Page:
Integrating the Arts
by Congressman Aaron Schock, 18th Congressional District

We’ve all heard the phrase: “It’s more art than science.” This characterization implies that art and science exist in separate realms, that to excel in one means to neglect the other. That perception could not be further from the truth. If we look at the world around us, there are countless examples of how art and science intersect. The most successful innovations of the last two decades have incorporated impressive technology with accessible design: think the iPod. Everything from cars and airplanes to cell phones and appliances are created at the nexus of art and science.

Unfortunately, the place in which the intersection of the arts and sciences seems to be least prevalent is in our classrooms. The decades-long focus on STEM education has rightly identified science, technology, engineering and math as important areas of proficiency for American students. There is no doubt that these fields are vital to future economic development and will drive the careers of tomorrow. However, with the U.S. still falling behind in global student achievement rankings in these subjects, the question must be asked: what’s missing?

The answer can, at least in part, be found in the results of a 2010 survey conducted by IBM. Of the more than 1,500 CEOs from 33 industries worldwide surveyed, the vast majority identified creativity and ability to “think outside the box” as the most vital tools for successfully navigating an increasingly complex world. If America is to stay competitive in a rapidly expanding global economy, we must not only outdo the rest of the world in business and technology, we must also outdo them in innovation and creativity.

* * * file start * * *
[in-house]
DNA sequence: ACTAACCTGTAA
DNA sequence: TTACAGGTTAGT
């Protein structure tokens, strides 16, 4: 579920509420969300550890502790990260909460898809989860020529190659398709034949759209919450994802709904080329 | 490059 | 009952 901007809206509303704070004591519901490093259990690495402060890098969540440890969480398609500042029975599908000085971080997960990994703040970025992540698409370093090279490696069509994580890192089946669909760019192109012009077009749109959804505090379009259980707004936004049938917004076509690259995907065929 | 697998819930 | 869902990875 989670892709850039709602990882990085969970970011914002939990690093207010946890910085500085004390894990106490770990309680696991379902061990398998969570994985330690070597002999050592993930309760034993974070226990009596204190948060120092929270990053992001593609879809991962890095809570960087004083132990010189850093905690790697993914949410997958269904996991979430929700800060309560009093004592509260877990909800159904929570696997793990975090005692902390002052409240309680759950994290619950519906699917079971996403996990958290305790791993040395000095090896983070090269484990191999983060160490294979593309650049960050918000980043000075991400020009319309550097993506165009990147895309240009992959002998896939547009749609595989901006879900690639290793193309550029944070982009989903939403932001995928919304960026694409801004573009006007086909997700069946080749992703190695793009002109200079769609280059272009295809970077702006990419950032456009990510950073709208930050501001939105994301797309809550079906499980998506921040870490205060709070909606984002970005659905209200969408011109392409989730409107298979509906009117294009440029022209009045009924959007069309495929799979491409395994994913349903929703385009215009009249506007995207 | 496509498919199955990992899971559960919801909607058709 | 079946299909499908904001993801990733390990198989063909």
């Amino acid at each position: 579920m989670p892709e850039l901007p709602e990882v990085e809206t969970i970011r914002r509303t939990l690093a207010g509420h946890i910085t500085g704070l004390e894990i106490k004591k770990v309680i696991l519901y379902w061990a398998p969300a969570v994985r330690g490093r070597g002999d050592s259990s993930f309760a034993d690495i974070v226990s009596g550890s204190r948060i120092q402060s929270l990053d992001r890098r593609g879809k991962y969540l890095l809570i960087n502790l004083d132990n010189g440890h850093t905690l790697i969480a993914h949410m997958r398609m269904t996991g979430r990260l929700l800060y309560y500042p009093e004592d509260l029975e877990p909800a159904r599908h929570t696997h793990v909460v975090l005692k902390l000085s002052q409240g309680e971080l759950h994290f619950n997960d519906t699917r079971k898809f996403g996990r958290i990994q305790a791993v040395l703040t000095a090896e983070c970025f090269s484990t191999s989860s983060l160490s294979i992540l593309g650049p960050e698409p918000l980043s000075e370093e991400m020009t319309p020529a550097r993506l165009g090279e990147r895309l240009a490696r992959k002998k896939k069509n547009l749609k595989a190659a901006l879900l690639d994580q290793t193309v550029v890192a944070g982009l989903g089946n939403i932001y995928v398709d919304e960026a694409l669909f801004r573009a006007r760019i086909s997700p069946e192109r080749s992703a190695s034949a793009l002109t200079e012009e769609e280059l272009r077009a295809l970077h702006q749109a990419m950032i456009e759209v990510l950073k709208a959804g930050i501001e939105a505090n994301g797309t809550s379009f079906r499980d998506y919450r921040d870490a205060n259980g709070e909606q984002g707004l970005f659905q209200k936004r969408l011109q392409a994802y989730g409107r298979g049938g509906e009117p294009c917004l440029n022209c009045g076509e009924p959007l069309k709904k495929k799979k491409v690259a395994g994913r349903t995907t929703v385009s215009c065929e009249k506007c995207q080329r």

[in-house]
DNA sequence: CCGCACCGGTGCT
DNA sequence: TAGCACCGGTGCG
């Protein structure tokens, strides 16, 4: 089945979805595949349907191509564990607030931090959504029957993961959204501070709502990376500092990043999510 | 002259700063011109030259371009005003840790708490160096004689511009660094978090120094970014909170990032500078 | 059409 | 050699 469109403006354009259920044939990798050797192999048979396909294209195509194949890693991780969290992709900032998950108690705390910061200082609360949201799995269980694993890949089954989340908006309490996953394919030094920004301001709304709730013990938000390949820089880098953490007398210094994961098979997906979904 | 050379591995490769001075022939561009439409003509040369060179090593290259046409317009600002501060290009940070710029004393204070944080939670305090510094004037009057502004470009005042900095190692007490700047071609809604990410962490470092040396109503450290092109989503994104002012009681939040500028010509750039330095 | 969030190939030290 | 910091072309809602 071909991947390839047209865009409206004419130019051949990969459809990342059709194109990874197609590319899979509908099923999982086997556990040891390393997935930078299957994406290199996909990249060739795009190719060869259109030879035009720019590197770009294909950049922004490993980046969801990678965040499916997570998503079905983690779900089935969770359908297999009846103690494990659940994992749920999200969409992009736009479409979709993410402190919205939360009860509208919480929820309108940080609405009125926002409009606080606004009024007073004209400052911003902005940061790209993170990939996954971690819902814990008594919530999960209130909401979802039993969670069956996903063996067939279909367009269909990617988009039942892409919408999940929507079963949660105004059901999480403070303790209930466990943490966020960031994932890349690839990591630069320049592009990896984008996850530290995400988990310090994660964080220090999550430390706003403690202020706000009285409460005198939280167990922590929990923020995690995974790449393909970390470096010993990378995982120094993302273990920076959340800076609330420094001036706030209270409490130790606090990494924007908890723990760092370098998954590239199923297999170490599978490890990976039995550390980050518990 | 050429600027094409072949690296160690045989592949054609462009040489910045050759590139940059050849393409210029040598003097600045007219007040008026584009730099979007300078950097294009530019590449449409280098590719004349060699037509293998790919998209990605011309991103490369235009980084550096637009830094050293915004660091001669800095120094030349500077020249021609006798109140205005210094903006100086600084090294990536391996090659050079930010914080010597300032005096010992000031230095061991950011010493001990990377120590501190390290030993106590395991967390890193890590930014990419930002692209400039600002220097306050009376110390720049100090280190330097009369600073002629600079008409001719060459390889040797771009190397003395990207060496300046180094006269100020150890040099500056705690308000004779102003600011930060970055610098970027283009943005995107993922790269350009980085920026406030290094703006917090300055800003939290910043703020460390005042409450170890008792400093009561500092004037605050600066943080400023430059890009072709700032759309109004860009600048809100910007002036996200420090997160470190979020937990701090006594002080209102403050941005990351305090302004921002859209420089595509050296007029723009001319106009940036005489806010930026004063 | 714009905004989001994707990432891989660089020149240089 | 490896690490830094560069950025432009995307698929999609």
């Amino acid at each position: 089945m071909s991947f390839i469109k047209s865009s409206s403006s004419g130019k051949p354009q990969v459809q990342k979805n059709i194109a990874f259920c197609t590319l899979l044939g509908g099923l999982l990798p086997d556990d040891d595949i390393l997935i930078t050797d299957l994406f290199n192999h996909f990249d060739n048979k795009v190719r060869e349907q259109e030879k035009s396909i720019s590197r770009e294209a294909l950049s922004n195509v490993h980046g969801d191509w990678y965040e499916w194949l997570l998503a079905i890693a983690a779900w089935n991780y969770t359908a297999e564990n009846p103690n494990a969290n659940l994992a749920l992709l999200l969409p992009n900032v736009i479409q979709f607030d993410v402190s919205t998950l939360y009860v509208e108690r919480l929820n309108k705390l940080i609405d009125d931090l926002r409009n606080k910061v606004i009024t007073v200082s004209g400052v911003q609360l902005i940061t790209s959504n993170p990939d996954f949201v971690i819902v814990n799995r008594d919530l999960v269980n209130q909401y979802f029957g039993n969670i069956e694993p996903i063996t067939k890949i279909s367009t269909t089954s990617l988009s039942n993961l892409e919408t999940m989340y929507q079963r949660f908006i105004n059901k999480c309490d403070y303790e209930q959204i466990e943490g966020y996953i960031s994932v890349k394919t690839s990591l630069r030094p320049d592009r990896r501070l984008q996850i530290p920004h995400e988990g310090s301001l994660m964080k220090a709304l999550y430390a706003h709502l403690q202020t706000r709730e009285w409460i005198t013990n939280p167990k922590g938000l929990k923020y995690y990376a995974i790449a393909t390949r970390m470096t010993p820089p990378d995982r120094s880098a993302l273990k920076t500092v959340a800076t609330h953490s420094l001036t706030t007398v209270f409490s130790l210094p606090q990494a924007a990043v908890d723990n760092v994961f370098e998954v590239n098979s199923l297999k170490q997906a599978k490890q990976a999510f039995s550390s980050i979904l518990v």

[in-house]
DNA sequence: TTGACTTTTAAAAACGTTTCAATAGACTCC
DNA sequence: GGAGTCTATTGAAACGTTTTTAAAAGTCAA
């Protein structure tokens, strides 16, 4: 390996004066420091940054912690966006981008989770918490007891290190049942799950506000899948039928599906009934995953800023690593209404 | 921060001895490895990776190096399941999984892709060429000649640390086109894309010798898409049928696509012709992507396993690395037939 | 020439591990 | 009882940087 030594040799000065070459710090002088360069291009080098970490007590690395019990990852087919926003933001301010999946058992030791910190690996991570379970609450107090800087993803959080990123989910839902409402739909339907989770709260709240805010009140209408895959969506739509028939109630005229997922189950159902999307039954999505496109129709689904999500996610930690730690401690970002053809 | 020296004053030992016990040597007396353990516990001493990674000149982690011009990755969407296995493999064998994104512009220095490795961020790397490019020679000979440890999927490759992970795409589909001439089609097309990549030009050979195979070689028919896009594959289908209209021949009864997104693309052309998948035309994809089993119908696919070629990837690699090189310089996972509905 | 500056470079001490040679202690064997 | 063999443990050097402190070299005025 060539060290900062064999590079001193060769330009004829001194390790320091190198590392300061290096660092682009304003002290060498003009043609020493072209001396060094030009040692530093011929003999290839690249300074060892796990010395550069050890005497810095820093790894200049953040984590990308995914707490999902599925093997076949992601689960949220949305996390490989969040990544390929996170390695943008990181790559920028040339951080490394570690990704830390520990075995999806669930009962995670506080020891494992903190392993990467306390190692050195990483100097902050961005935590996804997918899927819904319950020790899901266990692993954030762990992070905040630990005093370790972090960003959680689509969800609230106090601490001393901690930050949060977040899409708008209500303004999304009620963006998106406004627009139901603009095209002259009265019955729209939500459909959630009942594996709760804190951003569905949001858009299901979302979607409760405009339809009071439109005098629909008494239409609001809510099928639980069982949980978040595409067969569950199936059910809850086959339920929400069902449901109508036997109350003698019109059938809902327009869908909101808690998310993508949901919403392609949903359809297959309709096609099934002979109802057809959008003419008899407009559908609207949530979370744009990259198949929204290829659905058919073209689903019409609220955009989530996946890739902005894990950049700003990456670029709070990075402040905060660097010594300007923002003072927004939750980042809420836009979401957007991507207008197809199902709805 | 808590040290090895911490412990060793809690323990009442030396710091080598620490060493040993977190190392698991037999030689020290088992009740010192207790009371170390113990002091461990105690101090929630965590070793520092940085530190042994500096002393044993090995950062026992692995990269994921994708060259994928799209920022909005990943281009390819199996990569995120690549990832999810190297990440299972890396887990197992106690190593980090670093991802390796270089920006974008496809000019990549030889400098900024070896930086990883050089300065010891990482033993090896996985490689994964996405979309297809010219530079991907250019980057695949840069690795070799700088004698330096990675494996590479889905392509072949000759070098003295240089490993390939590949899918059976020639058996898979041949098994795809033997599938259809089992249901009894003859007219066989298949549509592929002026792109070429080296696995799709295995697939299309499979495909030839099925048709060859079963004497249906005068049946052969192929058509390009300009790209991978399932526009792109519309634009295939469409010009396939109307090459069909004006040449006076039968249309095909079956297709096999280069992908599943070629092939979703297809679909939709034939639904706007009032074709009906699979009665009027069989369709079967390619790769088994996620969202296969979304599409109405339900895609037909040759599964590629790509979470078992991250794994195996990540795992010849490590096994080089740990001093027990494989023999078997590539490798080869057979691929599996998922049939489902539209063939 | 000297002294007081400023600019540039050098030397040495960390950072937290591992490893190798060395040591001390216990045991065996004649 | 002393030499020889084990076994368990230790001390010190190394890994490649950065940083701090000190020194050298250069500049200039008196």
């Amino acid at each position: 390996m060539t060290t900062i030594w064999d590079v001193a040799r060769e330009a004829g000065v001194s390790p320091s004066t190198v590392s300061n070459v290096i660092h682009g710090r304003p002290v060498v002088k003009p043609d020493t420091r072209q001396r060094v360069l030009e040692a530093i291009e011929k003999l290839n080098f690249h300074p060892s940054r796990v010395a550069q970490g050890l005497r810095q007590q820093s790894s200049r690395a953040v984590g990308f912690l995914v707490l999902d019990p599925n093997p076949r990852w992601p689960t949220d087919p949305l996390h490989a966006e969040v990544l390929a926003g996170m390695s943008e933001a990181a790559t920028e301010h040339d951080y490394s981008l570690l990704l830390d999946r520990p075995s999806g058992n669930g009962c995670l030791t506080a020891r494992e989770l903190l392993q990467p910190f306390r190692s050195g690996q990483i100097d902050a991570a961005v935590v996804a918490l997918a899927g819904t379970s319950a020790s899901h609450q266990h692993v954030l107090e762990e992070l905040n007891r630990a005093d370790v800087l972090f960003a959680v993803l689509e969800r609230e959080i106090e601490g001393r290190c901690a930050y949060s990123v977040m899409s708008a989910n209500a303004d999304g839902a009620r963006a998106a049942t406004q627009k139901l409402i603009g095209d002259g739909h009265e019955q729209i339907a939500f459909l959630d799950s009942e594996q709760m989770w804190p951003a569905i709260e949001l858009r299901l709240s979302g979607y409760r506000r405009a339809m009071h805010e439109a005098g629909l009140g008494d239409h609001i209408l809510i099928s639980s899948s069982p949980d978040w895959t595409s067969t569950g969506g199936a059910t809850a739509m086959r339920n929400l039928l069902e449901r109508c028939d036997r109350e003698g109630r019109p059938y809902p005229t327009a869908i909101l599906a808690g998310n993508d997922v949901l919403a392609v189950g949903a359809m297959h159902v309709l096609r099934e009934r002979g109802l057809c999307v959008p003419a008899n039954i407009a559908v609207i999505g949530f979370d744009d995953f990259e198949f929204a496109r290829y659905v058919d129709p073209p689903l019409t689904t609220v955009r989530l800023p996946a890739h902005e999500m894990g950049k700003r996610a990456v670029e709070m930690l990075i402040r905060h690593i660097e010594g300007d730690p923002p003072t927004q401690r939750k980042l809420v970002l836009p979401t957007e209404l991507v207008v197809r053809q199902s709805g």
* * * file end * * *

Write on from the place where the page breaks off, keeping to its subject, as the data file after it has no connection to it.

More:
How do we get to an education system that instills these vital skills while not sacrificing rigorous education standards? For several years, a movement has been quietly building to achieve those goals through STEAM, the integration of the arts, broadly defined, into STEM education. The goal of STEAM is to synergize these elements and allow them to enrich a student’s experience of the world through education. Collaboration, trial and error, divergent thinking skills, dynamic problem solving, and perseverance are all among the skills fostered by the arts and can be brought to bear to improve STEM learning.

More and more, educators across the country are utilizing STEAM principles, and the positive results have been undeniable. In a study conducted by Chicago Arts Partnerships in Education over a four-year period, the achievement gap in ISAT test scores between low- and high-performing students narrowed 22 percent in schools where arts integration was implemented, as compared with only a 14-percent narrowing in control schools. Other studies have shown that students who participate in the arts outperform their non-arts-participating peers in math, have higher SAT and standardized test scores, and have more consistent attendance at school.

Study after study has shown that the arts are more than just an add-on benefit in education. Music, visual, performing and digital arts must be welcomed into the classroom and integrated with STEM so our students can draw from both and receive a truly comprehensive education that will prepare them for jobs in industries not yet imagined.

In the U.S. House of Representatives, I cofounded the Congressional STEAM Caucus, along with my Democratic colleague from Oregon, Rep. Suzanne Bonamici, to highlight the importance of arts integration in the halls of Congress. A stunningly diverse array of stakeholders, from educators and researchers to scientists, artists, businesses and government agencies have been eager to share their ideas for advancing STEAM, and the momentum behind their efforts is showing results in schools across the country.

Building an economy fueled by innovative and creative thinkers requires more than just art or science by itself. It requires a concerted effort that focuses on the intersection of the arts and STEM, and values each for the benefits it brings. I’m looking forward to continuing to work to advance that vision, and to change the phrase to: “It’s both art and science.” iBi


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